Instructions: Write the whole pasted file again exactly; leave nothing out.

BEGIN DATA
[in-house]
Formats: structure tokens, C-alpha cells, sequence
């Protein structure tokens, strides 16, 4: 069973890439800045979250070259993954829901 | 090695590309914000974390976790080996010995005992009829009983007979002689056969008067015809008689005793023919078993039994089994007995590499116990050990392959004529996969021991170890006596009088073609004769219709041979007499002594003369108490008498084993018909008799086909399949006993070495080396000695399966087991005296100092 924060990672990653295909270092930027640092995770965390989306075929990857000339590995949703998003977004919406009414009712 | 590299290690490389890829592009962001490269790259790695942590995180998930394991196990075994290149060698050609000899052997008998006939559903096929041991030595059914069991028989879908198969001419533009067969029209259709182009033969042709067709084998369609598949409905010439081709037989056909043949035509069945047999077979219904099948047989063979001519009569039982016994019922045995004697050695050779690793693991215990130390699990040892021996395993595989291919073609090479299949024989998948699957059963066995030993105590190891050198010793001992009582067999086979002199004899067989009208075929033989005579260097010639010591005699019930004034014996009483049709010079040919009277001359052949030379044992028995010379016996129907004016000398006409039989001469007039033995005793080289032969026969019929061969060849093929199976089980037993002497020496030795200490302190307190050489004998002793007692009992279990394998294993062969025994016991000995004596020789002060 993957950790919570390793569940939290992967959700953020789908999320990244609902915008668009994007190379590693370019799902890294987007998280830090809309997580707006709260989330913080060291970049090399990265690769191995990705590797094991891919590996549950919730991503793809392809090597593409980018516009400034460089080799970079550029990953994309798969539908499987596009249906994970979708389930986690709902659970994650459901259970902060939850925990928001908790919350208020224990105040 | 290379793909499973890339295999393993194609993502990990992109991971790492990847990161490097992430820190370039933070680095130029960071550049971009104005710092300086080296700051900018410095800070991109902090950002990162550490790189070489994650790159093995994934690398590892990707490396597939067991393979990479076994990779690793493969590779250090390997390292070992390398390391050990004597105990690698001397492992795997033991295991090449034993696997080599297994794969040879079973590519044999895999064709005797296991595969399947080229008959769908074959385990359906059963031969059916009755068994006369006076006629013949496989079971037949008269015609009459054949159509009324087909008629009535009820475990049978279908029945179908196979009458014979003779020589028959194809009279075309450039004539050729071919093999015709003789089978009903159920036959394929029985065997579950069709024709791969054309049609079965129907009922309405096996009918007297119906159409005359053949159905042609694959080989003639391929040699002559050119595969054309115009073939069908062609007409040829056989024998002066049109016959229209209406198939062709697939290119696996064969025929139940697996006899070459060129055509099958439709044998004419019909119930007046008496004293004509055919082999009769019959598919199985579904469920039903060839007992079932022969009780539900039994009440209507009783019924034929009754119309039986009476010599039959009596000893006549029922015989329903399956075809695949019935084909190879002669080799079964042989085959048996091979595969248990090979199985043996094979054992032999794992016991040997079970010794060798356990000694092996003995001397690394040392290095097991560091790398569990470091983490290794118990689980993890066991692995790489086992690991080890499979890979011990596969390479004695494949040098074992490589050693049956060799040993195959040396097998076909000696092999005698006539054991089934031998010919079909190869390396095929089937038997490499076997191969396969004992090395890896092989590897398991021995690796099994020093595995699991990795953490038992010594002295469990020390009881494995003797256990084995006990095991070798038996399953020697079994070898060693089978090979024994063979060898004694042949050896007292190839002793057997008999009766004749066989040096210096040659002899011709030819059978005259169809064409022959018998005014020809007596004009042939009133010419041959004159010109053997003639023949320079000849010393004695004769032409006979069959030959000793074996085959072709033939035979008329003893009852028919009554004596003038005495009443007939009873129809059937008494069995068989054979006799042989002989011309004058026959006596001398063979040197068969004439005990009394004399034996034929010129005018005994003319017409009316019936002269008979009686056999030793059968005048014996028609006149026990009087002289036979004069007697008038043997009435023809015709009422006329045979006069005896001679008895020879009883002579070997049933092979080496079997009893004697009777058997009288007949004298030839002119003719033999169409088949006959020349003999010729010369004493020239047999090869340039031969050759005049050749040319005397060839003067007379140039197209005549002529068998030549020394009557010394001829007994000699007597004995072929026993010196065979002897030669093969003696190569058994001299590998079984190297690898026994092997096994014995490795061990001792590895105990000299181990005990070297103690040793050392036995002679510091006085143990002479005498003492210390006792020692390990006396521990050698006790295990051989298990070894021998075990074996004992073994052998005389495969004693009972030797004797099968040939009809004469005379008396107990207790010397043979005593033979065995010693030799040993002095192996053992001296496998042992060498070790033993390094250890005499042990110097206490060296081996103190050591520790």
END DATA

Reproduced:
[in-house]
Formats: structure tokens, C-alpha cells, sequence
């Protein structure tokens, strides 16, 4: 069973890439800045979250070259993954829901 | 090695590309914000974390976790080996010995005992009829009983007979002689056969008067015809008689005793023919078993039994089994007995590499116990050990392959004529996969021991170890006596009088073609004769219709041979007499002594003369108490008498084993018909008799086909399949006993070495080396000695399966087991005296100092 924060990672990653295909270092930027640092995770965390989306075929990857000339590995949703998003977004919406009414009712 | 590299290690490389890829592009962001490269790259790695942590995180998930394991196990075994290149060698050609000899052997008998006939559903096929041991030595059914069991028989879908198969001419533009067969029209259709182009033969042709067709084998369609598949409905010439081709037989056909043949035509069945047999077979219904099948047989063979001519009569039982016994019922045995004697050695050779690793693991215990130390699990040892021996395993595989291919073609090479299949024989998948699957059963066995030993105590190891050198010793001992009582067999086979002199004899067989009208075929033989005579260097010639010591005699019930004034014996009483049709010079040919009277001359052949030379044992028995010379016996129907004016000398006409039989001469007039033995005793080289032969026969019929061969060849093929199976089980037993002497020496030795200490302190307190050489004998002793007692009992279990394998294993062969025994016991000995004596020789002060 993957950790919570390793569940939290992967959700953020789908999320990244609902915008668009994007190379590693370019799902890294987007998280830090809309997580707006709260989330913080060291970049090399990265690769191995990705590797094991891919590996549950919730991503793809392809090597593409980018516009400034460089080799970079550029990953994309798969539908499987596009249906994970979708389930986690709902659970994650459901259970902060939850925990928001908790919350208020224990105040 | 290379793909499973890339295999393993194609993502990990992109991971790492990847990161490097992430820190370039933070680095130029960071550049971009104005710092300086080296700051900018410095800070991109902090950002990162550490790189070489994650790159093995994934690398590892990707490396597939067991393979990479076994990779690793493969590779250090390997390292070992390398390391050990004597105990690698001397492992795997033991295991090449034993696997080599297994794969040879079973590519044999895999064709005797296991595969399947080229008959769908074959385990359906059963031969059916009755068994006369006076006629013949496989079971037949008269015609009459054949159509009324087909008629009535009820475990049978279908029945179908196979009458014979003779020589028959194809009279075309450039004539050729071919093999015709003789089978009903159920036959394929029985065997579950069709024709791969054309049609079965129907009922309405096996009918007297119906159409005359053949159905042609694959080989003639391929040699002559050119595969054309115009073939069908062609007409040829056989024998002066049109016959229209209406198939062709697939290119696996064969025929139940697996006899070459060129055509099958439709044998004419019909119930007046008496004293004509055919082999009769019959598919199985579904469920039903060839007992079932022969009780539900039994009440209507009783019924034929009754119309039986009476010599039959009596000893006549029922015989329903399956075809695949019935084909190879002669080799079964042989085959048996091979595969248990090979199985043996094979054992032999794992016991040997079970010794060798356990000694092996003995001397690394040392290095097991560091790398569990470091983490290794118990689980993890066991692995790489086992690991080890499979890979011990596969390479004695494949040098074992490589050693049956060799040993195959040396097998076909000696092999005698006539054991089934031998010919079909190869390396095929089937038997490499076997191969396969004992090395890896092989590897398991021995690796099994020093595995699991990795953490038992010594002295469990020390009881494995003797256990084995006990095991070798038996399953020697079994070898060693089978090979024994063979060898004694042949050896007292190839002793057997008999009766004749066989040096210096040659002899011709030819059978005259169809064409022959018998005014020809007596004009042939009133010419041959004159010109053997003639023949320079000849010393004695004769032409006979069959030959000793074996085959072709033939035979008329003893009852028919009554004596003038005495009443007939009873129809059937008494069995068989054979006799042989002989011309004058026959006596001398063979040197068969004439005990009394004399034996034929010129005018005994003319017409009316019936002269008979009686056999030793059968005048014996028609006149026990009087002289036979004069007697008038043997009435023809015709009422006329045979006069005896001679008895020879009883002579070997049933092979080496079997009893004697009777058997009288007949004298030839002119003719033999169409088949006959020349003999010729010369004493020239047999090869340039031969050759005049050749040319005397060839003067007379140039197209005549002529068998030549020394009557010394001829007994000699007597004995072929026993010196065979002897030669093969003696190569058994001299590998079984190297690898026994092997096994014995490795061990001792590895105990000299181990005990070297103690040793050392036995002679510091006085143990002479005498003492210390006792020692390990006396521990050698006790295990051989298990070894021998075990074996004992073994052998005389495969004693009972030797004797099968040939009809004469005379008396107990207790010397043979005593033979065995010693030799040993002095192996053992001296496998042992060498070790033993390094250890005499042990110097206490060296081996103190050591520790």